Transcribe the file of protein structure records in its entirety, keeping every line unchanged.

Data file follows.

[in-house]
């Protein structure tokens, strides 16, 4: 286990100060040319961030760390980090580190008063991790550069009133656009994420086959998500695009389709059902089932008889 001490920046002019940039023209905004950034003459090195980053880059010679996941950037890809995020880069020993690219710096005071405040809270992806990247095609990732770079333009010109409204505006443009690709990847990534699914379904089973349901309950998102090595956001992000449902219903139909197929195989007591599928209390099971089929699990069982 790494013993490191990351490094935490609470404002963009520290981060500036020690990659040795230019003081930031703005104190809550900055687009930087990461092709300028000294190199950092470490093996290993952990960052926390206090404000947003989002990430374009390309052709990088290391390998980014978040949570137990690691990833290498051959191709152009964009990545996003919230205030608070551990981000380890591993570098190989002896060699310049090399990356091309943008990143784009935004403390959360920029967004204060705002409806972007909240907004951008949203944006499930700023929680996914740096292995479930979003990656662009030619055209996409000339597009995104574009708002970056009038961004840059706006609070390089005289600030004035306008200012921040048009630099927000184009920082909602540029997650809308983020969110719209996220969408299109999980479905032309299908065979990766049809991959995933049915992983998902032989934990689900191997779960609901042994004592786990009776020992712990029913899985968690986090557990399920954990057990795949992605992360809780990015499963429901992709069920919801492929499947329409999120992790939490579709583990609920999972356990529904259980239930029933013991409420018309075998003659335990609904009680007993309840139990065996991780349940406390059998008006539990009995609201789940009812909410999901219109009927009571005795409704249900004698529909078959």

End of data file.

[in-house]
């Protein structure tokens, strides 16, 4: 286990100060040319961030760390980090580190008063991790550069009133656009994420086959998500695009389709059902089932008889 001490920046002019940039023209905004950034003459090195980053880059010679996941950037890809995020880069020993690219710096005071405040809270992806990247095609990732770079333009010109409204505006443009690709990847990534699914379904089973349901309950998102090595956001992000449902219903139909197929195989007591599928209390099971089929699990069982 790494013993490191990351490094935490609470404002963009520290981060500036020690990659040795230019003081930031703005104190809550900055687009930087990461092709300028000294190199950092470490093996290993952990960052926390206090404000947003989002990430374009390309052709990088290391390998980014978040949570137990690691990833290498051959191709152009964009990545996003919230205030608070551990981000380890591993570098190989002896060699310049090399990356091309943008990143784009935004403390959360920029967004204060705002409806972007909240907004951008949203944006499930700023929680996914740096292995479930979003990656662009030619055209996409000339597009995104574009708002970056009038961004840059706006609070390089005289600030004035306008200012921040048009630099927000184009920082909602540029997650809308983020969110719209996220969408299109999980479905032309299908065979990766049809991959995933049915992983998902032989934990689900191997779960609901042994004592786990009776020992712990029913899985968690986090557990399920954990057990795949992605992360809780990015499963429901992709069920919801492929499947329409999120992790939490579709583990609920999972356990529904259980239930029933013991409420018309075998003659335990609904009680007993309840139990065996991780349940406390059998008006539990009995609201789940009812909410999901219109009927009571005795409704249900004698529909078959």